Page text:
The Farmer may protest otherwise, but it seems to me that when something gets misplaced around here, I hold a very responsible position.  That being that somehow, I’m always held responsible.  Not to say I don’t lose my fair share of stuff and then some, but it’s not ALWAYS my fault when we can’t find something.

Recent case in point… Saturday the delivery guy was here to repair our mailbox.  (That’s a story for another day…)   He was setting the post in concrete, and asked The Farmer if he had a level.

Well, he does.  A couple of them in fact.  But he couldn’t find his shorter level.  Later that afternoon, when he was back inside, he wanted to know what project the Cave Geek and I had been working on, and what we’d done with his level.

I informed him we hadn’t been near his level.  I’m not sure he believed me.

Now fast forward from Saturday to this morning.  We’ve got a bunch of roosters penned up, and one of the hens managed to crawl through a little hole and get in with them.  Now one hen in with 9 or so roosters makes for a bad scene for the poor hen.

I managed to chase her inside their building, and shut the cat door leading inside. 

Okay, I know that sounds weird to have a cat door in a chicken house, but cat doors really make great little doorways for chicken houses, because you’ve got a neat sliding panel you can take in and out.  It really comes in handy sometimes, like today.

Anyway!  I slid the panel shut on the cat door, and opened the people sized door to get the hen.  Bet you can’t guess what I found?!

How fowl! There's a level in the poultry house.

How fowl! There's a level in the chicken house.

Yep, sure enough, there was the level The Farmer was looking for Saturday.

It’s like this, sometime back he was putting in some new roosts for the roosters.

Roosts in the chicken house.

And I guess he wanted to be sure the roosters weren’t tilting while they slept, and used his level to get the roosts… well, level!

Once I took a picture of the incriminating evidence, I carried the level around to The Farmer’s workshop, and hung it on the peg board.

Level hanging on pegboard.

See, there it is!  It’s probably not in the exact spot The Farmer would hang it, but I don’t think he can miss it.  The level is back in place, and just so everyone knows….

I WAS NOT THE ONE WHO LOST IT!

Friday’s Farm Fotos

November 6, 2009

Another Friday, and I think I’ll share some of the pictures I took around the farm this week to make it another Friday’s Farm Foto’s Day!

This first one is of Samson, our male llama, out in the main pasture grazing.

Male llama, Samson, grazing.

All the animals seem to enjoy the medium length grasses in the main pasture, although the llamas like to browse the taller weeds along the fenceline too.

However, they don’t stay there all the time.  They have a routine, and part of the day the sheep and llamas and goat are in the back yard.  This particular picture is of one of our shyer Shetland sheep, Valrhona.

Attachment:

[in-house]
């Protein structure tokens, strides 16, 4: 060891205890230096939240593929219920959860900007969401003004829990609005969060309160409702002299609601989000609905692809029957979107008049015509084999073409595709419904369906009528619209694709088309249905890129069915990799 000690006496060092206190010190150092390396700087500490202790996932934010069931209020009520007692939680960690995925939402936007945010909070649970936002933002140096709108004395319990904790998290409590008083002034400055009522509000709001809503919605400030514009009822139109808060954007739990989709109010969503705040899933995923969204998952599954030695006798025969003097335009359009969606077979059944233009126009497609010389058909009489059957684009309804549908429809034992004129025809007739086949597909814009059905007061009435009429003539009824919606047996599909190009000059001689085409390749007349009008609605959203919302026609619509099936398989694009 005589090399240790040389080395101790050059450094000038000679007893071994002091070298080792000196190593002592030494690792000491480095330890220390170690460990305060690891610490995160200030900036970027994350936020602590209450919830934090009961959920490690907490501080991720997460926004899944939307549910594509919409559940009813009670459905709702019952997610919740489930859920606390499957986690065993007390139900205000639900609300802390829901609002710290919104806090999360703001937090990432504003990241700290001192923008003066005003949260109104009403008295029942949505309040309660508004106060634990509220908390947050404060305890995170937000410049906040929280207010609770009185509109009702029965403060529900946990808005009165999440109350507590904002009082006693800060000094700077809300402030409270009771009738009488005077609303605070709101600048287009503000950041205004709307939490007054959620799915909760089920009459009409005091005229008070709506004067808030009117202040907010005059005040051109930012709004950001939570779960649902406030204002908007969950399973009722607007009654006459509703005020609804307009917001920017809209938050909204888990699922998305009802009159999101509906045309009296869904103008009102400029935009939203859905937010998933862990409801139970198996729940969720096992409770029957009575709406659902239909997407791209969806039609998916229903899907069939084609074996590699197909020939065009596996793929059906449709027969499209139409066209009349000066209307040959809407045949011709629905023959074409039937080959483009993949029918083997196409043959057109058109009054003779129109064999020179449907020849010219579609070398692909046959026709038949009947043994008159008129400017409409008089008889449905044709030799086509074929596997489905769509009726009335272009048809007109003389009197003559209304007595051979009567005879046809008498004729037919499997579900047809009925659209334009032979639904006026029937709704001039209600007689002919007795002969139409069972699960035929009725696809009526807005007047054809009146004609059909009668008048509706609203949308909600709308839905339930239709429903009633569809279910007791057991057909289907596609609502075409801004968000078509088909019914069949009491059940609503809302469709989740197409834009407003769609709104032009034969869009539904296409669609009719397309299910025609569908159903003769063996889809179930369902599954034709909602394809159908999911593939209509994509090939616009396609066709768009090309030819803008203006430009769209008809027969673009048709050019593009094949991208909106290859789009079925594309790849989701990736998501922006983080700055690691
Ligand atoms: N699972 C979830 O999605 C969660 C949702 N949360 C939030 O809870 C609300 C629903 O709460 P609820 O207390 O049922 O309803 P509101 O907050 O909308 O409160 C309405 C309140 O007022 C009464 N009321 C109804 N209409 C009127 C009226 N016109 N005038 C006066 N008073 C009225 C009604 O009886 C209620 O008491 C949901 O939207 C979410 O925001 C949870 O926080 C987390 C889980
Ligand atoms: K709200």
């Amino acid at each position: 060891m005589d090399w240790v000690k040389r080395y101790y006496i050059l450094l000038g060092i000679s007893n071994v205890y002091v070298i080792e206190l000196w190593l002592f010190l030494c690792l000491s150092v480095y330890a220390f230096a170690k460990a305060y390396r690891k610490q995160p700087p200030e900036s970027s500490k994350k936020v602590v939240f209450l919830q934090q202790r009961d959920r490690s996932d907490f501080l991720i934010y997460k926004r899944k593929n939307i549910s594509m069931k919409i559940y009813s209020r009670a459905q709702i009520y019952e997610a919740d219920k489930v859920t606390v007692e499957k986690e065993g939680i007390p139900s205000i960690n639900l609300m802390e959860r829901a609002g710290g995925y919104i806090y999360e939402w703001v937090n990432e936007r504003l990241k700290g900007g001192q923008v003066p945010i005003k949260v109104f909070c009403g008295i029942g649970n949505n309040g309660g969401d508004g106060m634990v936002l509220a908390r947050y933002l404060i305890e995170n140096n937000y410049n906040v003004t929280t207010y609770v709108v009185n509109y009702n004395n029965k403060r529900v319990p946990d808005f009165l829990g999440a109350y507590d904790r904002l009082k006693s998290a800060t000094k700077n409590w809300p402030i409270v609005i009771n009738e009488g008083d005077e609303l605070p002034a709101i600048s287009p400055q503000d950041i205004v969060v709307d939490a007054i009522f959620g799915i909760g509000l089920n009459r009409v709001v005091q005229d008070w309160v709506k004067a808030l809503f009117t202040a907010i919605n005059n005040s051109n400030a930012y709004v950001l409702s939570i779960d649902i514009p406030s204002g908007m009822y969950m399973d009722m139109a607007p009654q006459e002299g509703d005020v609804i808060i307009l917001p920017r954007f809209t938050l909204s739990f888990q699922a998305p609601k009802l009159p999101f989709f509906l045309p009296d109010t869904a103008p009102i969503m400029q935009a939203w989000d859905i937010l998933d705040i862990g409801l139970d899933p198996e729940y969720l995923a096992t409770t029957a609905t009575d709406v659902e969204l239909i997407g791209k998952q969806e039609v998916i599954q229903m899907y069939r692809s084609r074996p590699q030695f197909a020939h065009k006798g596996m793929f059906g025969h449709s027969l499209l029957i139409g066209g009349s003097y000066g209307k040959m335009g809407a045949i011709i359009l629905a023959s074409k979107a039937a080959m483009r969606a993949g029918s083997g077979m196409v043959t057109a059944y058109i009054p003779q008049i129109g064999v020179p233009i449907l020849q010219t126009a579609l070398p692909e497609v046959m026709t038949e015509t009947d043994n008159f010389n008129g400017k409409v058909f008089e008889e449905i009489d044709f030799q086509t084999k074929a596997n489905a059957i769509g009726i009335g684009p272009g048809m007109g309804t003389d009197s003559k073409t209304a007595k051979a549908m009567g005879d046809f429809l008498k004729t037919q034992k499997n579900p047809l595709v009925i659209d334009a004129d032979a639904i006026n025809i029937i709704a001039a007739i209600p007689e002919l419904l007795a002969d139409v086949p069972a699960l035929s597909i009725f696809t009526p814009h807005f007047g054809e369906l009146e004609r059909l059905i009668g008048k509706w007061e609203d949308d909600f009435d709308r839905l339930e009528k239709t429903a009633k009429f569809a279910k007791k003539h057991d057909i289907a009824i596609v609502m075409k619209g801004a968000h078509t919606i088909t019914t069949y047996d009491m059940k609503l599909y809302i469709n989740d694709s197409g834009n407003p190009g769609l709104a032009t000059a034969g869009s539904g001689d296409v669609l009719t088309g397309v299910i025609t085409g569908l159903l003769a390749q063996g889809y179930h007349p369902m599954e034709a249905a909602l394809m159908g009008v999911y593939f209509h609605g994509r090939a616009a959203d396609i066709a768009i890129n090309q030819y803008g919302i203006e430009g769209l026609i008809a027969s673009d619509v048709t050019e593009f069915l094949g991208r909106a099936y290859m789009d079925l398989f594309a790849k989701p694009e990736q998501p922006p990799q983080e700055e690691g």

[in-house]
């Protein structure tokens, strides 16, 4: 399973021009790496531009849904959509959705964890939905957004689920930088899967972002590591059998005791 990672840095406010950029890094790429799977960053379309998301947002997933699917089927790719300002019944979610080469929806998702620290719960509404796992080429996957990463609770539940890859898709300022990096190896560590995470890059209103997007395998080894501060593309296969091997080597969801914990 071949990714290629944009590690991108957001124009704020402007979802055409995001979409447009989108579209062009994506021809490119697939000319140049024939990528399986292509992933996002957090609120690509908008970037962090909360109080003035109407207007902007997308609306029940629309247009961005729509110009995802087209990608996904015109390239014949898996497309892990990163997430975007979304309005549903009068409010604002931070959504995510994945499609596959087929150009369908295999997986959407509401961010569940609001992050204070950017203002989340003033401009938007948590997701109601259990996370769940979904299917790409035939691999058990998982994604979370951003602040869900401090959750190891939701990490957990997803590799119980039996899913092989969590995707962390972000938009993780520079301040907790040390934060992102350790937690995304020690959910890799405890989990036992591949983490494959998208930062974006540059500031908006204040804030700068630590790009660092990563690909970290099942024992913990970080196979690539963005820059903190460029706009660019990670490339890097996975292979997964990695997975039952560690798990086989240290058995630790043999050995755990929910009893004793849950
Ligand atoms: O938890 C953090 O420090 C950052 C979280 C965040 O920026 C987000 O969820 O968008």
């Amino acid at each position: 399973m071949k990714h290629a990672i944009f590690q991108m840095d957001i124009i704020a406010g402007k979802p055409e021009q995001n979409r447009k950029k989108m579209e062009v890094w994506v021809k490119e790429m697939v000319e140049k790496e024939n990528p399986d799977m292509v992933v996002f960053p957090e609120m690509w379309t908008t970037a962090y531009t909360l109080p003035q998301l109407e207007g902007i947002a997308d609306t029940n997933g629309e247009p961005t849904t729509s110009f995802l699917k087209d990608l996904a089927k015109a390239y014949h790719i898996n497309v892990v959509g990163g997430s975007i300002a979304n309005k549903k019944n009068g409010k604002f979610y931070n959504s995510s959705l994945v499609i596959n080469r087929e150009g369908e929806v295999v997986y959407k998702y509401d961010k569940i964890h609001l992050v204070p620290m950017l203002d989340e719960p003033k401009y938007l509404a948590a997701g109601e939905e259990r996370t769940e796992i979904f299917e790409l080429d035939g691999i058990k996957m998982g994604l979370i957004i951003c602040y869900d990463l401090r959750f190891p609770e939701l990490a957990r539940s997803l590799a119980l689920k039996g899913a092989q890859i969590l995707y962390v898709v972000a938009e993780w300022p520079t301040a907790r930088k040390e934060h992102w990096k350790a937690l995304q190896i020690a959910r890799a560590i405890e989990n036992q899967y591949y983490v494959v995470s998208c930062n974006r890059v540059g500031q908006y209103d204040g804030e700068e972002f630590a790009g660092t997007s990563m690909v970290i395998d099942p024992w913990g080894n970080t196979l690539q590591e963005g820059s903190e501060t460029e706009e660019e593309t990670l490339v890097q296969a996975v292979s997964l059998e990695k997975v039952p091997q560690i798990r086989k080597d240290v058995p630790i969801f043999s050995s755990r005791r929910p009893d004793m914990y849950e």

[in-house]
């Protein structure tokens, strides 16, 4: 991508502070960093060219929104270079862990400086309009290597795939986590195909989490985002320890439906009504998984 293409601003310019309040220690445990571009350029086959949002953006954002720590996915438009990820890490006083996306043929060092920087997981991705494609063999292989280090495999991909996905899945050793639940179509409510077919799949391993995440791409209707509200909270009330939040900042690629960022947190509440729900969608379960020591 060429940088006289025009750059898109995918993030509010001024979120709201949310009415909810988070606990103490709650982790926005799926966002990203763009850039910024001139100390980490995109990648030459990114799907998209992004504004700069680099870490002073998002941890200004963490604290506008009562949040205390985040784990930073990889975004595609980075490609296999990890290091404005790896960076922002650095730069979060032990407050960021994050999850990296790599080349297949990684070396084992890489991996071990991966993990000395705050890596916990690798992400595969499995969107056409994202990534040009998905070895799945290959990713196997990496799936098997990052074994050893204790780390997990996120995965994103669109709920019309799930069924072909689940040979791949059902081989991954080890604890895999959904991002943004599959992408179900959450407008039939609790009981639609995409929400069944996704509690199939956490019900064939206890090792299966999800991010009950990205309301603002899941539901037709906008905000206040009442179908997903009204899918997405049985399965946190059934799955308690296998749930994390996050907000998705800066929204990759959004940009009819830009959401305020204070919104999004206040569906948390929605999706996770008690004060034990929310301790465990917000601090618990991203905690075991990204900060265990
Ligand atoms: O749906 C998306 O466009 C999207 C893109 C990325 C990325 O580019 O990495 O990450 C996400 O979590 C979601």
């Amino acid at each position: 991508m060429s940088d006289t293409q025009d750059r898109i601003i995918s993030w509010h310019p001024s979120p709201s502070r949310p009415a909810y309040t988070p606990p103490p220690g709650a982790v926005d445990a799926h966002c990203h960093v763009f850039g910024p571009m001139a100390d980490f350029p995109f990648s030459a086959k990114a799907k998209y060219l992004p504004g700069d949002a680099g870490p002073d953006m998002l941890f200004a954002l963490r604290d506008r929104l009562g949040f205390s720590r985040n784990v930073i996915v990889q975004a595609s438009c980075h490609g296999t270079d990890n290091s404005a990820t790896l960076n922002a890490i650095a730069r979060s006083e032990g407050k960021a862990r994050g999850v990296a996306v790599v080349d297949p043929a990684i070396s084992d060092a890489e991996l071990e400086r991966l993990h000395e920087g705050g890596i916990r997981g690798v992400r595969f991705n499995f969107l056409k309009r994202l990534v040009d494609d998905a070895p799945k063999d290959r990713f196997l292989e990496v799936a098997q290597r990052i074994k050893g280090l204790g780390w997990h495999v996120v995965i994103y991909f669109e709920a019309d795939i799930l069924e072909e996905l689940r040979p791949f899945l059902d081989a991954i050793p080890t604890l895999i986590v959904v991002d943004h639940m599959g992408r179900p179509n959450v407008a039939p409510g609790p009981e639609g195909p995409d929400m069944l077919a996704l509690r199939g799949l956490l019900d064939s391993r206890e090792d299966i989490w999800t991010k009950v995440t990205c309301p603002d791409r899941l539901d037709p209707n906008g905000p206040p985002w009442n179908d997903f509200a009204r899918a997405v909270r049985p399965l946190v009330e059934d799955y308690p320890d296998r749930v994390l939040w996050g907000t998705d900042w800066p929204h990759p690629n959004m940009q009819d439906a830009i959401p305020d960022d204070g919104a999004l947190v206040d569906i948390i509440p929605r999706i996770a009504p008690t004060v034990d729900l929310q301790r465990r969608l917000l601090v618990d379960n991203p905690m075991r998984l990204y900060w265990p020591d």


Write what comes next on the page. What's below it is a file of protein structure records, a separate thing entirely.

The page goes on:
Shetland Sheep: our ewe, Valhrona.

Of course, our farm collie, Toby, can be found in the backyard almost any time, along with some chickens, plus the peacocks and peahens in their pen.

Toby, American Working Farmcollie

The signs of fall are everywhere, but when the sun shines just right on some of the trees along the edges of the bottom pasture, the leaves glint and make it look like the trees are full of white blossoms. I did a double take the first time I saw it. After all, it’s not time for trees to be in bloom!

Bbottom Pasture at Kings Keep Farm

Except, of course, the camellia is still blooming. Some of the blossoms look pretty ragged, but I don’t think this Grandaddy Long Legs minds.

Grandaddy Long Legs on Camellia bloom.

Did you know that these critters, also called harvestmen, aren’t really spiders?  They may look like one, but the biggest difference is that spiders have two body segments, whereas a Granddaddy Long Legs has an oval body that is only ONE segment. They also do not produce silk or a web, so turns out they are not true spiders.

The ferns back in the woods are still nice and green, but then, they stay pretty green all winter.

Ferns in woods on Kings Keep Farm.

The creeks and sloughs are full of colored leaves that have fallen from the trees.

Colored leaves floating on water.

Meanwhile, when the sun warms things up, there’s usually at least one little turtle on the long floating in the pond.

Small turtle on log in pond.

However, they are still very shy, and don’t let people get very close before they plop back down into the water and disappear.

And while our lone wandering white rooster is still AWOL, it seems we may have missed a couple of younger chickens that are roosters.  I looked out our dining room window yesterday and saw at least two roosters fighting.

Roosters fighting.

There was a third one nearby that acted like it might join the fray, but since it never did, I’m not sure if we have 2 or 3 young roosters running loose.

This morning I looked out to see a bunch of squirrels running up and down the fence posts.  This one peered inside a rotten post. . .

Squirrel looking in rotten fence post.

I think he’s wondering if he put any nuts in there.  Maybe I should tell him he’s looking in the wrong direction.

Cause there are some big nuts inside the house!

White Rooster And Red Roosters

November 4, 2009

Every year we have this same dilemma. . . too many roosters.  Now if we were up to turning a live rooster into a dead rooster and all it entails to get one ready to cook, it might not be so bad.

But we aren’t, and that means we always end up with too many roosters come fall.  They start harassing the hens, who have no peace, so it’s time to get catch all these rowdy roosters and pen them up by themselves so we can sell them off.

Now we keep the old rooster, our patriarch.

Old Rooster - Polish Crested

He’s been around a long time, treats his ladies well, and is well-mannered.  So he gets to stay.

But all these young upstarts have to go . . .

White Rooster And Red Roosters

There are 7 red roosters, and 2 white roosters that need to go.  Actually, there are THREE white roosters, but that’s the one that got away.

When we were catching them the other night, he was roosting up in a catalpa tree.  The Farmer used his handy dandy poultry hook to get him down out of the tree, but he didn’t get hold of him tight and away he went.

And he’s STAYED gone.  He hasn’t come in to eat grain with the other chickens and old rooster since he got away.  I guess he’s not taking ANY chances we might catch him and get rid of him!

I think the peafowl sort of wonder why all these noisy creatures have moved in next door.

Red Roosters And Peahens

They’re a handsome bunch of farm roosters, so I hope we can find them a good home.

Farm Roosters On A Perch

Anyone need a rooster (or two or three)???

1 4 5 6